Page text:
In light of the Supreme Court’s decision, bankruptcy debtors should be extra vigilant about reviewing claims filed in their bankruptcy cases to determine whether a statute of limitations affirmative defense can be asserted. Conversely, creditors should not become too comfortable because, even though the Supreme Court’s decision precludes FDCPA liability for filing time-barred bankruptcy claims, the Supreme Court expressly declined to extend its holding to creditors who assert time-barred claims outside of bankruptcy.

If you have any questions or would like more information, please contact Matthew Weiss at [email protected].

 

Qualified Immunity and The First Amendment – Why Plaintiffs Continue To Struggle Proving “Clearly Established Case Law”

Posted on: October 3rd, 2017

By: Bradley T. Adler and Will Collins

The recent Eleventh Circuit decision Gaines v. Wardynski, 2017 U.S. App. LEXIS 18276, No. 16-15583 (11th Cir. Sept. 21, 2017), is a good reminder of the importance and value of qualified immunity as a defense to litigation in the Eleventh Circuit Court of Appeals (federal appeals court covering Georgia, Florida and Alabama).  In Gaines, a school teacher, Lynda Gaines, filed a Section 1983 claim against the school superintendent, Dr. Casey Wardynski, alleging violations of her First Amendment right of freedom of speech and freedom of association.  After Gaines filed suit and before discovery commenced, Dr. Wardysnki filed a motion to dismiss based on qualified immunity.  The district court denied the motion and Dr. Wardysnki appealed.

In short, Gaines’ claim arose out of a dispute in May of 2013 when Gaines’ father, a county commissioner, “blasted” the Hunstville City Board of Education and Dr. Wardynski for recent actions they were taking.  Gaines, who was a teacher in the Huntsville school system at the time, alleged that, after the article was published, she was denied a promotion to one of three open teaching positions in retaliation for her father’s comments. While the district court denied Dr. Wardynski’s motion for summary judgment based on qualified immunity, the Eleventh Circuit reversed.  Through its decision, the Eleventh Circuit reminded practitioners that, in order for a constitutional right to be clearly established by law under the doctrine of qualified immunity, the clearly established law must be specifically particularized to the facts of the case. The Eleventh Circuit concluded in Gaines that the case law that the district court and Gaines cited “was not particularized to the facts of the case, but rather merely set out First Amendment principals at a high level of generality.”  As a result, the Eleventh Circuit concluded that the defendants had not violated a clearly established constitutional right.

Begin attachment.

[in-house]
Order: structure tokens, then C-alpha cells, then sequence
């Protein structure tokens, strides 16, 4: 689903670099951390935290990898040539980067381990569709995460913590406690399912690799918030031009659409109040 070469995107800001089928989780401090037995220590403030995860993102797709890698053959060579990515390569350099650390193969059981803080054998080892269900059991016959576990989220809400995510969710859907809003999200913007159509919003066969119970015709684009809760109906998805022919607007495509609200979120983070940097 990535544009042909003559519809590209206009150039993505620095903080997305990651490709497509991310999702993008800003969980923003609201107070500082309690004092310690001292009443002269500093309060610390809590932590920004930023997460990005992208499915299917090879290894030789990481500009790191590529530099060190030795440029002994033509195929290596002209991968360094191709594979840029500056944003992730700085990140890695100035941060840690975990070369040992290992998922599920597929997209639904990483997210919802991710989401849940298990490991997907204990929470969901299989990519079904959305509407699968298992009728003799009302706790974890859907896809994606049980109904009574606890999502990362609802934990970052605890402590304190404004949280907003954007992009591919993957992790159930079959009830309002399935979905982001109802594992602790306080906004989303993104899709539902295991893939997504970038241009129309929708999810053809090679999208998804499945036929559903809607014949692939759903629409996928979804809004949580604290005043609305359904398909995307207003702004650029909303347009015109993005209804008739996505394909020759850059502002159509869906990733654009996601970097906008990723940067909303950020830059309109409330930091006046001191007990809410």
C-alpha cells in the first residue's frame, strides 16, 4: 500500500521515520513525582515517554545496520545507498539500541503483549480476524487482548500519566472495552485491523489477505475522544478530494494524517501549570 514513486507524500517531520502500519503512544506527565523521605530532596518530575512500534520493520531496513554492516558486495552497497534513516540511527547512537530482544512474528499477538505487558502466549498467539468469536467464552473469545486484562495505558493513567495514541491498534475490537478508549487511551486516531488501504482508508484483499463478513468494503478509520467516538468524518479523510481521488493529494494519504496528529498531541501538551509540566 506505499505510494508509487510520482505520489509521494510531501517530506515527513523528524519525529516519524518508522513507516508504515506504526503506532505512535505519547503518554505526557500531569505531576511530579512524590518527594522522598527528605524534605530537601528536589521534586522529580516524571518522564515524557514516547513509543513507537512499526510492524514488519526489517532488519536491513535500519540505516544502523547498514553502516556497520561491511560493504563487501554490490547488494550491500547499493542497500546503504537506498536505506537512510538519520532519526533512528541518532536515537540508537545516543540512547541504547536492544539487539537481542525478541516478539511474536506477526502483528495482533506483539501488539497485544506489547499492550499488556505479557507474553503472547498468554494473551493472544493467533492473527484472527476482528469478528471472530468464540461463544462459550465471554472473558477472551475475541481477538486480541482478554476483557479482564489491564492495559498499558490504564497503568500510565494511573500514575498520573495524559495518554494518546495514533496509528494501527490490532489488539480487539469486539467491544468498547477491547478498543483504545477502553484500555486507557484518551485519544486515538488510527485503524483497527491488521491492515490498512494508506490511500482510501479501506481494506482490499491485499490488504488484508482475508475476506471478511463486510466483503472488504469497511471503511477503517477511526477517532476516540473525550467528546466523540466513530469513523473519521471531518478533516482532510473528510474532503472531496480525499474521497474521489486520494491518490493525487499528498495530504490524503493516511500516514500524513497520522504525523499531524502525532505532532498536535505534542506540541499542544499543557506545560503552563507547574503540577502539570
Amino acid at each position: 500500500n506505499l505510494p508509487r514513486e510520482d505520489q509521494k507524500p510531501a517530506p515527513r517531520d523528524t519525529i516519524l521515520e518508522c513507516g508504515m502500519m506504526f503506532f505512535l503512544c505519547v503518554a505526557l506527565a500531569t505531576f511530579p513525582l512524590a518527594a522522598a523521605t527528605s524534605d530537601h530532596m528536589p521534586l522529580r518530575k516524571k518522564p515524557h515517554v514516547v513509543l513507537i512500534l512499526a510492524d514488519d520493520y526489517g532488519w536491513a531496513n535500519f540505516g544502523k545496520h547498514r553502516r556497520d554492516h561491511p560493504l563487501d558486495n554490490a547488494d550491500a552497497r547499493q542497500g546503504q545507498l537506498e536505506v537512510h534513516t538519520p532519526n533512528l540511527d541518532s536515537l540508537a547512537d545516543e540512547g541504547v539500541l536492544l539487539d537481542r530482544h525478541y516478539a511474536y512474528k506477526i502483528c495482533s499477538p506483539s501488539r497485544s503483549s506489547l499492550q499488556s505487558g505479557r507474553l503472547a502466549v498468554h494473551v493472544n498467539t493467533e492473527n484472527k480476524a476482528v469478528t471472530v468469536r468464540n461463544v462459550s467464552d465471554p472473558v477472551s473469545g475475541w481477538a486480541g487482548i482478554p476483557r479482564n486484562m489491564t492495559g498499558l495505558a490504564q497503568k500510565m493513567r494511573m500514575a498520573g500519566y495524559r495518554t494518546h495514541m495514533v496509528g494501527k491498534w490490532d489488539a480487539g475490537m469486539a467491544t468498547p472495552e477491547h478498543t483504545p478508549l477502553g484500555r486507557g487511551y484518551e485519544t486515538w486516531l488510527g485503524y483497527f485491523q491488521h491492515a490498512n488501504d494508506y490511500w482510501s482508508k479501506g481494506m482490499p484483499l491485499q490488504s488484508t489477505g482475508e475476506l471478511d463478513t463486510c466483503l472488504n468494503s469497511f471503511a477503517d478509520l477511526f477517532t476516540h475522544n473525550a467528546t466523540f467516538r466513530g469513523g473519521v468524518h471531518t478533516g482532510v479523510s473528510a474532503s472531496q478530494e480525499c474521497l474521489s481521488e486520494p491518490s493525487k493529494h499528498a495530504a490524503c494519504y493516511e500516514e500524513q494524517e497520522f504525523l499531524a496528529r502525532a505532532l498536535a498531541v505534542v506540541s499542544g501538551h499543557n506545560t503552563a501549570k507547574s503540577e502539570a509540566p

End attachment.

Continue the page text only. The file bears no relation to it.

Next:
As a part of its decision, the court emphasized that whether a right is clearly established turns on whether the governmental official had fair warning.  According to the court, there are three methods for a plaintiff to show fair warning: (1) citing a materially similar case already decided; (2) pointing to a broader clearly established principle that should control the novel facts of the situation; and (3) where the conduct of a situation so obviously violates the constitution, prior case law is unnecessary.

Here, the court quickly moved past the second and third methods, which are rare and generally involve cases of egregious conduct. Instead, this decision turned on whether there was a materially similar case already decided. The Eleventh Circuit stressed that the “materially similar case” analysis is not a general inquiry, but rather must (1) be particularized to the facts; (2) be particularized to the context; and (3) give notice to the governmental official.  As a part of its analysis, the Eleventh Circuit stopped short of saying that the facts must be directly on point, but emphasized the facts must be close enough to put the “question beyond debate” and must come from a previously-issued decision of the United States Supreme Court, the governing federal court of appeals, or the applicable state supreme court.

In the end, the Gaines decision emphasized just how difficult it is for a plaintiff to overcome qualified immunity because of the level of particularity required for a case to be materially similar in facts and context.  As a result, when government officials are facing suits for constitutional violations, it is critical for them to remember to assess the potential use of a qualified immunity defense at the outset of the case.

If you have any questions or would like more information, please contact Bradley Adler at [email protected] or Will Collins at [email protected].